Ada Vox, the drag queen who grabbed the national spotlight by finishing in the top eight on the 2018 season of American Idol, is back.
First, she’s back in her native San Antonio. Following her break on Idol, the South San High School grad relocated to Hollywood to build on her career, but the tough realities of the pandemic brought her back home this fall.
Beyond that, though, she’s back on TV. Vox is one of 14 international drag performers on the RuPaul-produced series Queen of the Universe, where she’s competing for a $250,000 prize. The inaugural season of the Paramount+ series kicked off Dec. 2, and new episodes air every Thursday.
We called Vox to talk about the show and her work to build a singing career that transcends competition shows.
In the bio I received, it says your presence on the Queen of the Universe offers “a chance to get the redemption she’s seeking.” What redemption is that? A redemption for not going all the way on Idol?
I guess you could say so. I guess, it’s more in terms of getting the redemption of not just being some token LGBT or drag person on a TV show that catered to Middle America, and actually getting to come back and truly show the real me.
Lip syncing is a more common form of drag performance than actual singing, and Queen of the Universe is being billed as the first singing competition for drag performers. How much credit do you give your turn on Idol for making this new series possible?
I don’t think I can take an abundance of credit, but … I think I was to some extent a factor in them realizing that it would be beneficial for there to be a space. And that there is a market for people like myself in the industry.
How familiar are you with the other performers you’ll be competing against?
Well, as many people may know, singing drag queens are not exactly at every street corner. We’re a little harder to find. I believe about half the cast has been successful on other television shows. You know who they are in the community. I went in knowing people — Lagoona Bloo, Leona Winter and of course Jujubee. All of us that have been on TV shows before and are partially or wholly known for singing. So, when I went in, I saw those faces and I said, “OK, this is going to get real good.” Because I know that these girls are very well known, very successful and very talented in their own rights.
Is that daunting?
I firmly believe that I am great at what I do. And I don’t let myself get intimidated by other people because I’m fully aware of my skillset. I know what I’m capable of in every aspect of what I do. And I know that I also always have room to grow. So, instead of being intimidated or worried about the competition, I look at all of it as an experience to learn and to just put my best foot forward no matter what. No matter how anyone else is doing. It’s my show. And I keep saying, “I am there to compete with myself and nobody else.” And that mindset has kept me very levelheaded in not being concerned or letting the competition aspect get to me.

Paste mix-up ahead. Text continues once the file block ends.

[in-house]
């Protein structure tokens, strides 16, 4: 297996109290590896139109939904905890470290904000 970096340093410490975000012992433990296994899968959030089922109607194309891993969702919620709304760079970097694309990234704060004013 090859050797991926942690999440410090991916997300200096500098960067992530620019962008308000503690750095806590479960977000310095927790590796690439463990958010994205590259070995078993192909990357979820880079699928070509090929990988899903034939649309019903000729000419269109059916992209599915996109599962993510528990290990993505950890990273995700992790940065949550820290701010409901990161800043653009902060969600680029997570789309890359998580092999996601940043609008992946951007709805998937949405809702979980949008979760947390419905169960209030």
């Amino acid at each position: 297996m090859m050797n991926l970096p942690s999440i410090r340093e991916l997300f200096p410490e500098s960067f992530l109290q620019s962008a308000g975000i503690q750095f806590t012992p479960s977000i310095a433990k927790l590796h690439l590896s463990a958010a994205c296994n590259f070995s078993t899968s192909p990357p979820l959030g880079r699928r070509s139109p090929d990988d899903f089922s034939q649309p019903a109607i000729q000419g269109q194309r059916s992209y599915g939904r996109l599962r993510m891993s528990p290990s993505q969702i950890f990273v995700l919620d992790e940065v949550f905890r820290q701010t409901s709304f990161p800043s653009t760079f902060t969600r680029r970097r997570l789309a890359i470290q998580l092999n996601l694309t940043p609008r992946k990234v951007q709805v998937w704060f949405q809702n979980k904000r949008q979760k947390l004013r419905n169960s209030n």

Back when you talked to us in 2019, you were developing songwriting partnerships and doing some recording. How’s that going? Are there releases people can check out?
Well, I do actually have three singles released, but there was a problem, and her name was Coronavirus. I had moved to Los Angeles, and I was in the process of lining things up to record my first album. To record music videos. To start a talk show. To do all kinds of wonderful things to take a big step forward in my career. But I was doing that all right around that February-March period [of 2020] and getting it situated for the summer. When the pandemic hit that March, it started canceling all my tours. Started canceling everything. We were on lockdown. So, when that all happened, everything just completely flatlined for me, unfortunately. So, now I’m having to rebuild back from ground zero, and then Queen of the Universe showed itself to me. And I said, “You know what? I think this is the reawakening for me to really focus again and move forward with the things I had originally planned.”
What do you ultimately see as your goal as a musical performer?
I want to be a successful mainstream artist, and I want to be releasing music that allows me to sell out arenas around the world. I want to be someone who sings a James Bond theme song. I want to be considered, potentially, the voice of my generation. There are so many things that I want to do musically, and I see big things for myself. These competition shows are a step ladder to help me get where I need to go.